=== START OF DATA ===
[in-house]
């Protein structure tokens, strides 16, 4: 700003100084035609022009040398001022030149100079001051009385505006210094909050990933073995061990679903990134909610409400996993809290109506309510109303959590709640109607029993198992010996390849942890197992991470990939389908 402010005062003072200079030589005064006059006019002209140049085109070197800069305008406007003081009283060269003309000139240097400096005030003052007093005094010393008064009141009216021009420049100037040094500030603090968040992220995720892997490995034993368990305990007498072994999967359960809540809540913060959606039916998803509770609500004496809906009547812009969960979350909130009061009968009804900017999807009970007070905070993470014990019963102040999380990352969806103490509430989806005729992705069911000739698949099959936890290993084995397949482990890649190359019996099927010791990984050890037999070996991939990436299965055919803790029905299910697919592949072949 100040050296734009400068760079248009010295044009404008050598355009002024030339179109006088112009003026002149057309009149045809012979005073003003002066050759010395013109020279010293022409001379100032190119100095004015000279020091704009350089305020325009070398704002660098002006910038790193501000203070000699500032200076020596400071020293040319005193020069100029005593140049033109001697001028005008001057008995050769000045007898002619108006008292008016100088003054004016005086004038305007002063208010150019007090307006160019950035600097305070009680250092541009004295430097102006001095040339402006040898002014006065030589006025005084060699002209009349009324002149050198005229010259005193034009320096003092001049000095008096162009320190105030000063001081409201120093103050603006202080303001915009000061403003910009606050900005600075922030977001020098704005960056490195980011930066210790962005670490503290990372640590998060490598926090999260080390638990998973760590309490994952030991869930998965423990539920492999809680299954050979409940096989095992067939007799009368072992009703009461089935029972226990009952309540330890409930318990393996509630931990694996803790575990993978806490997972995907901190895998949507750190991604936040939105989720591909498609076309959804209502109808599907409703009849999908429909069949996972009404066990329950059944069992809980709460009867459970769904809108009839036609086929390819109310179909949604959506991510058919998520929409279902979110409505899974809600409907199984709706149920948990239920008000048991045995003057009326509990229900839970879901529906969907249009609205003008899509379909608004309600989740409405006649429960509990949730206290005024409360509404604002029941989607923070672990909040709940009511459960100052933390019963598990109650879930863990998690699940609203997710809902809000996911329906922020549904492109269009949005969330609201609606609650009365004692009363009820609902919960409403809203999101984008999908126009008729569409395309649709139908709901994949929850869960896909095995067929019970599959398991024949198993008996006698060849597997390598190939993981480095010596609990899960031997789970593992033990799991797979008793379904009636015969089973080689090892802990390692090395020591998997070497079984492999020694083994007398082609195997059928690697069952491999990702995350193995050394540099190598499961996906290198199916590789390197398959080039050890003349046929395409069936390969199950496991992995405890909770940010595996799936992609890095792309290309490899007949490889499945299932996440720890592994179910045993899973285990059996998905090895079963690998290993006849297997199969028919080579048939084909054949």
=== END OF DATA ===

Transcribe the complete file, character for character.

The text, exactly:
[in-house]
């Protein structure tokens, strides 16, 4: 700003100084035609022009040398001022030149100079001051009385505006210094909050990933073995061990679903990134909610409400996993809290109506309510109303959590709640109607029993198992010996390849942890197992991470990939389908 402010005062003072200079030589005064006059006019002209140049085109070197800069305008406007003081009283060269003309000139240097400096005030003052007093005094010393008064009141009216021009420049100037040094500030603090968040992220995720892997490995034993368990305990007498072994999967359960809540809540913060959606039916998803509770609500004496809906009547812009969960979350909130009061009968009804900017999807009970007070905070993470014990019963102040999380990352969806103490509430989806005729992705069911000739698949099959936890290993084995397949482990890649190359019996099927010791990984050890037999070996991939990436299965055919803790029905299910697919592949072949 100040050296734009400068760079248009010295044009404008050598355009002024030339179109006088112009003026002149057309009149045809012979005073003003002066050759010395013109020279010293022409001379100032190119100095004015000279020091704009350089305020325009070398704002660098002006910038790193501000203070000699500032200076020596400071020293040319005193020069100029005593140049033109001697001028005008001057008995050769000045007898002619108006008292008016100088003054004016005086004038305007002063208010150019007090307006160019950035600097305070009680250092541009004295430097102006001095040339402006040898002014006065030589006025005084060699002209009349009324002149050198005229010259005193034009320096003092001049000095008096162009320190105030000063001081409201120093103050603006202080303001915009000061403003910009606050900005600075922030977001020098704005960056490195980011930066210790962005670490503290990372640590998060490598926090999260080390638990998973760590309490994952030991869930998965423990539920492999809680299954050979409940096989095992067939007799009368072992009703009461089935029972226990009952309540330890409930318990393996509630931990694996803790575990993978806490997972995907901190895998949507750190991604936040939105989720591909498609076309959804209502109808599907409703009849999908429909069949996972009404066990329950059944069992809980709460009867459970769904809108009839036609086929390819109310179909949604959506991510058919998520929409279902979110409505899974809600409907199984709706149920948990239920008000048991045995003057009326509990229900839970879901529906969907249009609205003008899509379909608004309600989740409405006649429960509990949730206290005024409360509404604002029941989607923070672990909040709940009511459960100052933390019963598990109650879930863990998690699940609203997710809902809000996911329906922020549904492109269009949005969330609201609606609650009365004692009363009820609902919960409403809203999101984008999908126009008729569409395309649709139908709901994949929850869960896909095995067929019970599959398991024949198993008996006698060849597997390598190939993981480095010596609990899960031997789970593992033990799991797979008793379904009636015969089973080689090892802990390692090395020591998997070497079984492999020694083994007398082609195997059928690697069952491999990702995350193995050394540099190598499961996906290198199916590789390197398959080039050890003349046929395409069936390969199950496991992995405890909770940010595996799936992609890095792309290309490899007949490889499945299932996440720890592994179910045993899973285990059996998905090895079963690998290993006849297997199969028919080579048939084909054949």